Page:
Liz McCormick Published

W.Va. Education Officials And State Fire Marshal To Provide Updates On Devastating Fire At W.Va. Schools For The Deaf And The Blind

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This is a developing story and will be updated.

Updated on Feb. 28, 2022 at 9:50 a.m.

The West Virginia Superintendent of Schools Clayton Burch along with investigators from the State Fire Marshal’s office are expected to provide an update on the fire at the West Virginia Schools for the Deaf and the Blind Monday morning at 10:30 a.m.

The press briefing will be streamed on the WVDE Facebook page.

In the latest press release from Romney Fire Company, fire department operations creased around 4 p.m. Saturday afternoon, and US Route 50 is now open in both directions.

Investigators have remained on the scene and continue their work.

Gov. Jim Justice issued a statement on Twitter Saturday, “This is absolutely heartbreaking news for the Romney community and all the staff, students, and alumni that are part of this great institution. Please join me in praying for the safety of all the first responders who are fighting this fire.”

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Romney Fire Company
The administrative building of the West Virginia Schools for the Deaf and the Blind in Romney, W.Va. caught fire early Saturday morning. The West Virginia Department of Education said the building is a total loss.

Updated on Feb. 26, 2022 at 11 a.m.

The West Virginia Department of Education said that all students and staff at the West Virginia Schools for the Deaf and the Blind are safe after a fire broke out early Saturday morning on campus.

No students were on campus at the time of the fire. The WVDE said students were transported to their homes for the weekend.

“It is important that no students were on campus during this traumatic event,” State Superintendent of Schools Clayton Burch said in a press release. “Nonetheless, this is a major loss and students will have many questions when they return. We will provide the necessary supports for both students and staff, and we will work closely with state officials that are investigating.”

“We are shocked and saddened by the loss of this iconic building but are grateful no one was hurt and there were no additional losses,” State Board of Education President Miller Hall said. “Fire and emergency crews arrived immediately, and the Department of Education, Board of Education and the WVSDB sincerely appreciate their swift response.”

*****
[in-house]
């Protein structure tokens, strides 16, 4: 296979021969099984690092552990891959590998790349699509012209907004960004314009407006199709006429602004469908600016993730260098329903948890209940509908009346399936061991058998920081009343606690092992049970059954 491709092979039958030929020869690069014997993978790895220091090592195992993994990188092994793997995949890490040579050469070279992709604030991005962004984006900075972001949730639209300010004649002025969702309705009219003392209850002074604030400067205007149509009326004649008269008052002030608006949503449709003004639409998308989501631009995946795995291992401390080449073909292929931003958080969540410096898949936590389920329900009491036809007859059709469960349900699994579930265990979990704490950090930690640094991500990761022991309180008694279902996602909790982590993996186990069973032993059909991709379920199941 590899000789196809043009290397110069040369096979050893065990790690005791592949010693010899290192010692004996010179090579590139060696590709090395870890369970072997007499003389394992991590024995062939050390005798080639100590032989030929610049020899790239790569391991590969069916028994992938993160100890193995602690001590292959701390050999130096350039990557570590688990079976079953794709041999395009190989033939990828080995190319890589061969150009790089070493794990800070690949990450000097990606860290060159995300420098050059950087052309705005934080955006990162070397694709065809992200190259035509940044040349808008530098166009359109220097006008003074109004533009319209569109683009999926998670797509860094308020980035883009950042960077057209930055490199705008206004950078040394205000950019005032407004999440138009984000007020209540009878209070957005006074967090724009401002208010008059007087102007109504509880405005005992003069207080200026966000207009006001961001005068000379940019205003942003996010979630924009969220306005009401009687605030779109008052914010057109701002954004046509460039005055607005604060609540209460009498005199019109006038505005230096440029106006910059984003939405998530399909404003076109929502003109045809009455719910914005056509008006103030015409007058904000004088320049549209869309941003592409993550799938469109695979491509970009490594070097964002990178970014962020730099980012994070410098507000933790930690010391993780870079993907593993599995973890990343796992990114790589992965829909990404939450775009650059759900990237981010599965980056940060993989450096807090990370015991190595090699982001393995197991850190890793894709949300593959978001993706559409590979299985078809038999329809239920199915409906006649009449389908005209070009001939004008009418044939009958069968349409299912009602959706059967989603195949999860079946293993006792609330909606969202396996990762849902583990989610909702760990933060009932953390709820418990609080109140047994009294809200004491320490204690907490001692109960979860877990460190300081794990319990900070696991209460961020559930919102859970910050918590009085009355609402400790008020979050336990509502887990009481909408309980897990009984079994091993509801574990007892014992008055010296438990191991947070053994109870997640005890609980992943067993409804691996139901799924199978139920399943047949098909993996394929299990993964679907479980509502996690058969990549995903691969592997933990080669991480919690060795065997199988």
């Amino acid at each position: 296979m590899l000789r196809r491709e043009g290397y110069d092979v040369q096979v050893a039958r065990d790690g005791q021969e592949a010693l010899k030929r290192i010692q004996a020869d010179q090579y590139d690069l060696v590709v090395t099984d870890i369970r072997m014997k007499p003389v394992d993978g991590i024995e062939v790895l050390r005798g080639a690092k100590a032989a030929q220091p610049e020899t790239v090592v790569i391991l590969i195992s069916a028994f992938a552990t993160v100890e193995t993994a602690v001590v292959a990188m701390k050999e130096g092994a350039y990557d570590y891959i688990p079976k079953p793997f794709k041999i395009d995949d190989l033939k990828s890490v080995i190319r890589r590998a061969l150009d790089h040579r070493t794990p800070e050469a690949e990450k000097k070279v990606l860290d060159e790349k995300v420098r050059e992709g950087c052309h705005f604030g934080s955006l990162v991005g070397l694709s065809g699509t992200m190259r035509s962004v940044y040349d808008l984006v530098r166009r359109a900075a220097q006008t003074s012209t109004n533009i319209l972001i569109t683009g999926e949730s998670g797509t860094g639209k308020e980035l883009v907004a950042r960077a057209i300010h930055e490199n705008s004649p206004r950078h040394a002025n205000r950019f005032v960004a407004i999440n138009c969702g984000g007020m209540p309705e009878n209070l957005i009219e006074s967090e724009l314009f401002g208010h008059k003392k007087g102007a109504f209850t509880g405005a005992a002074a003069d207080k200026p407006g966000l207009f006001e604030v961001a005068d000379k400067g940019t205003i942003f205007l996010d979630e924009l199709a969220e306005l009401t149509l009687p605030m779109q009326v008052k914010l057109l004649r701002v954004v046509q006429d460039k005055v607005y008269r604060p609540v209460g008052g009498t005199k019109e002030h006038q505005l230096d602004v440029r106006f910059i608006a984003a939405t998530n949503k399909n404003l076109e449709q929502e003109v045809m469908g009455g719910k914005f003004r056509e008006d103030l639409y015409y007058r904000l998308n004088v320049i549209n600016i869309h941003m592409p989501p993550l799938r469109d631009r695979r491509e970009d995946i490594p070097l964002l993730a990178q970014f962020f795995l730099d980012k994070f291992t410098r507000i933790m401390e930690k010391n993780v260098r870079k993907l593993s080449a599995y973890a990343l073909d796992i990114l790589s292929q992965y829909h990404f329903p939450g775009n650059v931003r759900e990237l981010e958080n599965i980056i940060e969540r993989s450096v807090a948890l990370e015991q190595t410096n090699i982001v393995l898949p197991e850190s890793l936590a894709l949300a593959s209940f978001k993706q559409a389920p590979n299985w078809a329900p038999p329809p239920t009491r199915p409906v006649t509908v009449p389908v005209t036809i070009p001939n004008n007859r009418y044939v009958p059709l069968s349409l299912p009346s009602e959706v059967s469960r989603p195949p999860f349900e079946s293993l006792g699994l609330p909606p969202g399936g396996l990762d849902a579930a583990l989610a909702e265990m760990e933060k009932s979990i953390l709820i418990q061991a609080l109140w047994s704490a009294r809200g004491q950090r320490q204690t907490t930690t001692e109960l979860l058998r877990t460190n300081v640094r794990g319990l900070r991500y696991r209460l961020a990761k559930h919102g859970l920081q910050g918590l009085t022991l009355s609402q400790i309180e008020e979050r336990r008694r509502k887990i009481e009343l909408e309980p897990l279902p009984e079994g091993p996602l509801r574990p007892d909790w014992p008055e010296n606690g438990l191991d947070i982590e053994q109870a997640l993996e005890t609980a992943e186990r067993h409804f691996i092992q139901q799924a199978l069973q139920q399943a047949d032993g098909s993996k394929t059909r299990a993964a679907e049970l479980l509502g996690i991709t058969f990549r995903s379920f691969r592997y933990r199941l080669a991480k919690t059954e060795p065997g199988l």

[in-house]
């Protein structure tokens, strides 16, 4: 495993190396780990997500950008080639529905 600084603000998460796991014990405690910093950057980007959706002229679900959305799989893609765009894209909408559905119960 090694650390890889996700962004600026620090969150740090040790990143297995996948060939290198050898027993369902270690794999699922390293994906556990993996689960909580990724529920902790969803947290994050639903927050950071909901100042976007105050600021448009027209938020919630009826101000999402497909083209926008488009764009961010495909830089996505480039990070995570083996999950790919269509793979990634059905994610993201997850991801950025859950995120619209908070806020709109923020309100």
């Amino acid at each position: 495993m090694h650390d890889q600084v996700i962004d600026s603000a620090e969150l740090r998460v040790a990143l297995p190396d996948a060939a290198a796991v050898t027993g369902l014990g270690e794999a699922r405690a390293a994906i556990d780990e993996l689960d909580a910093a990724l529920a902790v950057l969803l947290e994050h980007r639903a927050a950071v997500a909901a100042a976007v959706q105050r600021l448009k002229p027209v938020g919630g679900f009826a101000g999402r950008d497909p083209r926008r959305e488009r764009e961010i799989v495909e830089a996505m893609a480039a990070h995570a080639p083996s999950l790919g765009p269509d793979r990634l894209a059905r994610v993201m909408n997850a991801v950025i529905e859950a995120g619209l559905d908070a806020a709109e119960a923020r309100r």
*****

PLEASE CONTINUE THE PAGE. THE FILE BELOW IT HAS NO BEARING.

The WVDE said the building is a total loss.

Original Post:

There is a working fire at the administrative building of the West Virginia Schools for the Deaf and the Blind at 301 East Main Street, Romney.

Lt. 1-A Bryan Beverage with the Romney Fire Company said the initial alert of the fire came in around 6:12 a.m. Saturday morning and work to contain the situation is ongoing as of 10 a.m. Officials are reporting US Route 50 is shut down.

Several volunteer fire companies are on the scene, including Romney, Augusta, Springfield, Slanesville, New Creek, Fort Ashby, Burlington and Ridgeley.

There is also additional support from fire companies in Allegheny County, Maryland and Frederick County, Virginia, which are filling in for local assignments at the West Virginia stations while firefighters work to contain the fire.

Romney Fire Company’s Chief G.T. Parsons said the situation is “under investigation by the state fire marshal’s office, and units will be there for an extended amount of time.”

“Today is a sad day for our beloved community,” the Romney Fire Company wrote on its Facebook page. “The WVSDB has been an anchor of our small town for over a century. The last fire that destroyed a building on campus was on September 12, 1971 … The school and campus date back prior to 1850.”

Additional information will be released on Romney Fire Company’s Facebook page.

Eastern Panhandle Working Fires, which is a Facebook page that provides information and updates on working fires and other incidents in Jefferson, Berkeley, Morgan, Hampshire, Hardy, Mineral, Grant and Pendleton counties, posted photos of the incident early Saturday morning.

The post has been shared more than 5,000 times.